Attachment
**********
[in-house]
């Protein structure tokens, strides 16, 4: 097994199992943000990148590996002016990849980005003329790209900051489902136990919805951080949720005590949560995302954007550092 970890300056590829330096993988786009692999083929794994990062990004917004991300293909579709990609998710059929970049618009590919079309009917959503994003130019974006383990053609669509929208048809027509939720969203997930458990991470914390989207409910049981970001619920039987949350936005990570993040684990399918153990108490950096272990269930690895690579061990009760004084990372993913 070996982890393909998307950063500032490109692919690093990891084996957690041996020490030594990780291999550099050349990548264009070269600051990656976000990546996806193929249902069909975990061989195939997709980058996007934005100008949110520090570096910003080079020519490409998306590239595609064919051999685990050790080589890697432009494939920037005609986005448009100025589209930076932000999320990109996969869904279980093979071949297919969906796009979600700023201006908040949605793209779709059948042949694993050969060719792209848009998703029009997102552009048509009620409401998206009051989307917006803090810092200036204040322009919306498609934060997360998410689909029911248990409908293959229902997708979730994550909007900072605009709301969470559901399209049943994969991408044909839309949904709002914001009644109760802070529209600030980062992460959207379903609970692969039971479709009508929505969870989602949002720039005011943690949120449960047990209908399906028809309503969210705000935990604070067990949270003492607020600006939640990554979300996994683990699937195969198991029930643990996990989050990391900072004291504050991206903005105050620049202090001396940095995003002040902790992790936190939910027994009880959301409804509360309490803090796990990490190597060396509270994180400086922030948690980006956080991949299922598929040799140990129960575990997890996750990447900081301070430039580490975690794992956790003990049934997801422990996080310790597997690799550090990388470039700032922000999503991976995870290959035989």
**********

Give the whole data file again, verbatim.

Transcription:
[in-house]
């Protein structure tokens, strides 16, 4: 097994199992943000990148590996002016990849980005003329790209900051489902136990919805951080949720005590949560995302954007550092 970890300056590829330096993988786009692999083929794994990062990004917004991300293909579709990609998710059929970049618009590919079309009917959503994003130019974006383990053609669509929208048809027509939720969203997930458990991470914390989207409910049981970001619920039987949350936005990570993040684990399918153990108490950096272990269930690895690579061990009760004084990372993913 070996982890393909998307950063500032490109692919690093990891084996957690041996020490030594990780291999550099050349990548264009070269600051990656976000990546996806193929249902069909975990061989195939997709980058996007934005100008949110520090570096910003080079020519490409998306590239595609064919051999685990050790080589890697432009494939920037005609986005448009100025589209930076932000999320990109996969869904279980093979071949297919969906796009979600700023201006908040949605793209779709059948042949694993050969060719792209848009998703029009997102552009048509009620409401998206009051989307917006803090810092200036204040322009919306498609934060997360998410689909029911248990409908293959229902997708979730994550909007900072605009709301969470559901399209049943994969991408044909839309949904709002914001009644109760802070529209600030980062992460959207379903609970692969039971479709009508929505969870989602949002720039005011943690949120449960047990209908399906028809309503969210705000935990604070067990949270003492607020600006939640990554979300996994683990699937195969198991029930643990996990989050990391900072004291504050991206903005105050620049202090001396940095995003002040902790992790936190939910027994009880959301409804509360309490803090796990990490190597060396509270994180400086922030948690980006956080991949299922598929040799140990129960575990997890996750990447900081301070430039580490975690794992956790003990049934997801422990996080310790597997690799550090990388470039700032922000999503991976995870290959035989």